countdown boutiques-francophones Learn more scflyout Home All-New Kindle sports Tools
Profile for Edward J. Vasicek > Reviews

Personal Profile

Content by Edward J. Vasicek
Top Reviewer Ranking: 1,373,435
Helpful Votes: 53

Guidelines: Learn more about the ins and outs of Amazon Communities.

Reviews Written by
Edward J. Vasicek "Author, pastor, columnist" (Kokomo, IN USA)

Page: 1 | 2 | 3 | 4 | 5 | 6 | 7 | 8 | 9 | 10
STAFF YOUR CHURCH FOR GROWTH: Building Team Ministry in the 21stCentury
STAFF YOUR CHURCH FOR GROWTH: Building Team Ministry in the 21stCentury
by Gary L. Mcintosh
Edition: Paperback
27 used & new from CDN$ 0.01

4.0 out of 5 stars Useful Book, Addresses the Issues, May 10 2004
As the pastor of a church with an average attendance of 200, our church board decided that it was time for us to consider hiring a second pastoral staff member. We had little idea of what to look for in a second staff member. So I purchased this book to find some direction, and I was not disappointed.
McIntosh offers some clear opinions that were helpful and well reasoned. Ideally, the second staff member should be someone very different from the senior pastor. The idea is to compliment him, not replicate him.
The first four chapters touched on this subject. He did seem to lean too much for my liking upon the opinions of Lyle Schaller (who writes from a mainline denominational viewpoint; Schaller knows his stuff, but there are significant differences between the needs of a typical mainline church and a church in an evangelical denomination or an independent evangelical church; conservative churches generally tend to be more active and pastors are less like chaplains but more creative and aggressive than their liberal counterparts, hence they need additional staff earlier). McIntosh does not seem to communicate this distinction (of course he may just disagree with me:).
The book's title and subtitle truly communicate the nature of the volume. It deals with two distinct subjects: finding the right staff member(s),which occupies the lesser portion of the book,and working with and nurturing staff, the majority of the book.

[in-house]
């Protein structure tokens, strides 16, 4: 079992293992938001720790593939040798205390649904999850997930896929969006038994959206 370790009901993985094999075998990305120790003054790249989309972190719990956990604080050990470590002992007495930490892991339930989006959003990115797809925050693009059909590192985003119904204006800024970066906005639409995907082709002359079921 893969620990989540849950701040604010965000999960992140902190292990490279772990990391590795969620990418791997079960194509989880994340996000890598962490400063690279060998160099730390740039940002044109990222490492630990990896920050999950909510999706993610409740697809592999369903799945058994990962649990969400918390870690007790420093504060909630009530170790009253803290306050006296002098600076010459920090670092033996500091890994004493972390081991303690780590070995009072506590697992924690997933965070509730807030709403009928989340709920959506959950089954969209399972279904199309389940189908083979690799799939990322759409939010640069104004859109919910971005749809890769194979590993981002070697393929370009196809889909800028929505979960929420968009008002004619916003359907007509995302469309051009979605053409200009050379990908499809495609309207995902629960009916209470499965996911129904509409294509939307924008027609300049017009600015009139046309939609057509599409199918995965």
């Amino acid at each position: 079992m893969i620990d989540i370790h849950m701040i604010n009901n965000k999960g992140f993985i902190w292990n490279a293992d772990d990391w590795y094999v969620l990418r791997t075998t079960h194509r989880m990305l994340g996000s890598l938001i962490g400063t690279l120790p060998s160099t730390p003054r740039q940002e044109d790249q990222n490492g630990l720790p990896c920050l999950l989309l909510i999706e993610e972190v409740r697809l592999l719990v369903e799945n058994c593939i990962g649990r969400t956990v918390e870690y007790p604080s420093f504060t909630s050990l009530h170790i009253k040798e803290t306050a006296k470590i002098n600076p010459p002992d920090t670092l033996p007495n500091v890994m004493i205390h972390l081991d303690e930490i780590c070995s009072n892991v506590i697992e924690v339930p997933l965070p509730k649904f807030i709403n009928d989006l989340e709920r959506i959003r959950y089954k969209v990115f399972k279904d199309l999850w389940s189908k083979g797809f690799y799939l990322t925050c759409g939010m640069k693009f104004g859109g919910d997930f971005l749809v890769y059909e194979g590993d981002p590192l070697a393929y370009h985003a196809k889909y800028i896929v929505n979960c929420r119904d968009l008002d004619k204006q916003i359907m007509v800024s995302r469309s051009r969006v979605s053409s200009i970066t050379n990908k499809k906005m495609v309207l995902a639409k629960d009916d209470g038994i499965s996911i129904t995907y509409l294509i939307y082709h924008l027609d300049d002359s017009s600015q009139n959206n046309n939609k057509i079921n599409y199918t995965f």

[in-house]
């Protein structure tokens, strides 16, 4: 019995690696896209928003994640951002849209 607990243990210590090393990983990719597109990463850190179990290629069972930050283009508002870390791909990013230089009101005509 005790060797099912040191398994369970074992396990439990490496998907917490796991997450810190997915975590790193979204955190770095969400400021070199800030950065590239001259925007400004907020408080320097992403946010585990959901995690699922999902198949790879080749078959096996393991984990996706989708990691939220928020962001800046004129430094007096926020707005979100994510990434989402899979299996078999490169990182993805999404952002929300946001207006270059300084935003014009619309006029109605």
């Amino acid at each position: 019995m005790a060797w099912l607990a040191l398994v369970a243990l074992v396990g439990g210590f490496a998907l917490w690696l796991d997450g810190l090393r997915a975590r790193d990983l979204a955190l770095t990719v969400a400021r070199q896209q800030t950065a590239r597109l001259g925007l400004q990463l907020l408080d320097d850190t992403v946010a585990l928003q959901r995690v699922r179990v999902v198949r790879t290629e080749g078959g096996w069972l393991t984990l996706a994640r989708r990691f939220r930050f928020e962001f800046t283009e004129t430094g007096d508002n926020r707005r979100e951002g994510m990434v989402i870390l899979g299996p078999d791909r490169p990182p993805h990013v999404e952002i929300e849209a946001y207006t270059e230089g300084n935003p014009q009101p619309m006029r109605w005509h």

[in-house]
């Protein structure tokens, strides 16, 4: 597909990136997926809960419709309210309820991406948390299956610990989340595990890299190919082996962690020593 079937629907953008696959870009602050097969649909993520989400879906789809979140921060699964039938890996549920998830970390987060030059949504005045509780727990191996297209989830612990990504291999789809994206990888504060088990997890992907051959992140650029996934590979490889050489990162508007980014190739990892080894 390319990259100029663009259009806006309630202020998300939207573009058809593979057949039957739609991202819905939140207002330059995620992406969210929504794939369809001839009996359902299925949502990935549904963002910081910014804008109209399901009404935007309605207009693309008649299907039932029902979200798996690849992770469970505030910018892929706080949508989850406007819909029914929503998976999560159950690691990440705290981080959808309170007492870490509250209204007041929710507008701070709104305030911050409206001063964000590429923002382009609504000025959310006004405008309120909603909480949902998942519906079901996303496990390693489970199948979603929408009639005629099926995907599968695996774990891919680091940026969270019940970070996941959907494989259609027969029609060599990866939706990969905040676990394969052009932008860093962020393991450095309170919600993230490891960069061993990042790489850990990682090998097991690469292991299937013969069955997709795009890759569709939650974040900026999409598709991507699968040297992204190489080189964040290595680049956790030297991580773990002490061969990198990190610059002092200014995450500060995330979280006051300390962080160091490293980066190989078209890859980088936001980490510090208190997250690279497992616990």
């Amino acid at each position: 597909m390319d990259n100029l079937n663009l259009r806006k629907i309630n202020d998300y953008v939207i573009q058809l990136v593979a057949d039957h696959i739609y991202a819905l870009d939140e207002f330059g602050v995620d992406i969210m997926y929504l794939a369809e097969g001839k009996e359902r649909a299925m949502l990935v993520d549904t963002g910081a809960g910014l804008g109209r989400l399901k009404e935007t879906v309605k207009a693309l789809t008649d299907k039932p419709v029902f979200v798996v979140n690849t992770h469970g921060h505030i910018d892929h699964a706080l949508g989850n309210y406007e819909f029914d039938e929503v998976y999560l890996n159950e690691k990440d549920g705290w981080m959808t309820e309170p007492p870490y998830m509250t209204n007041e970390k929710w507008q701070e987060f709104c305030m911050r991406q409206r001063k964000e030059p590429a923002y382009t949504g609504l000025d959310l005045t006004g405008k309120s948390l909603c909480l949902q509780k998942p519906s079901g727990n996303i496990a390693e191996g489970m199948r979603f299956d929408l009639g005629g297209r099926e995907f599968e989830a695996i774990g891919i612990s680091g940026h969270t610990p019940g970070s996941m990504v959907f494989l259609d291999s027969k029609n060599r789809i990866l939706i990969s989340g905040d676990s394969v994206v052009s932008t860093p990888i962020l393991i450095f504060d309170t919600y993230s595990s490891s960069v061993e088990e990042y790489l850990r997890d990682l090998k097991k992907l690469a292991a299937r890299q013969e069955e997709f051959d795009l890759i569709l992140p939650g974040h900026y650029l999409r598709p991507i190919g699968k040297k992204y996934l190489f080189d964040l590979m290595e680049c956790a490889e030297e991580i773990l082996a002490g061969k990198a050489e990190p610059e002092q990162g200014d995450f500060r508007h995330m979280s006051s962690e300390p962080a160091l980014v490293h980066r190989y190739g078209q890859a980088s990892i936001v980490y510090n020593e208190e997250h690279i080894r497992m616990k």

The latter part virtually ignores staffs with two or three pastors, but assumes a large church format. Okay, you can't make everyone happy. But I still did not like that (there, I feel better).
Although I skimmed through the latter section, it did seem to offer advice that could be adapted to smaller situations. You will enjoy the book greatly if you are a staff or board member from a congregation with a large staff; if you are simply looking for good advice about what to look for in a second staff member, you will find the first few chapters quite relevant but will probably not finish the book.
All in all, a good book.

First And Second Samuel (Daily
First And Second Samuel (Daily
by David F. Payne
Edition: Hardcover
Price: CDN$ 42.00
23 used & new from CDN$ 1.63

5.0 out of 5 stars Favorite Commentary of I and II Samuel, April 14 2004
David Payne has written a balanced commentary useful for pastors, teachers, or serious students of Scripture. It is conservative, does a fine job of interpretting the text without becoming tedious (sticks with English), and is exceptionally strong in drawing out principles for application.
If you are familiar with I and II Samuel, you are aware of the complex web of relationships within the book. Payne untangles them and provides clarity and solid analysis.
As a pastor of 25 years, I have preached through I and II Samuel on three occasions, and I have found this to be the most helpful of my commentaries. Highly recommended.

How to Be a Gentleman
How to Be a Gentleman
by John Bridges
Edition: Hardcover
51 used & new from CDN$ 0.01

5.0 out of 5 stars Practical, Succinct Advice, April 6 2004
This review is from: How to Be a Gentleman (Hardcover)
What it means to be a "gentlemen" is always a matter of opinion. But John Bridges offers us a well-balanced path, addressing most areas of life in a brief 150 page book filled with brief statements, such as, "A gentlemen never tells jokes that may embarass other people, even if those other people are not in the room." The entire book is made up of similar directive sayings (no paragraphs), which is fine with me. It gets the authors points across quickly and clearly.
The chapter titles include, A Gentlemen Experiences Real Life, A Gentlemen Gets Dressed, A Gentlemen Goes to Dinner, A Gentlemen Says the Right Thing, A Gentlemen Gives A Party, A Gentlemen Goes to A Party, A Gentlemen and His Friends, A Gentlemen Goes to the Office, A Gentlmen Gets Equipped, and Extreme Etiquette: A Gentlemen Faces the Really Big Challenges.
I was very satsified with this book and highly recommend it.

Wild at Heart
Wild at Heart
by John Eldredge
Edition: Hardcover
100 used & new from CDN$ 0.01

3.0 out of 5 stars Great Theme, But Could Be Better, March 8 2004
This review is from: Wild at Heart (Hardcover)
As I looked over the reviews of this book, I noted a real polarization: guys either loved or hated this book. Any book this polarizing, I thought, must at bare minimum be bold. And this is a bold book.
On the positive side, the basic premise, that men need to embrace masculinity instead of apologizing for it, is great. It is true that many (unfortunately Eldredge says, "the church," which is tough to prove since he has not been in every church) churches do embrace a feminized Jesus and seem to push an agenda that feminizes men. As a pastor of 25 years, I have noted this tendency in many (perhaps most?) congregations (but I can honestly say that this has not been the case in the two churches I have pastored). Though common, this problem is not always present.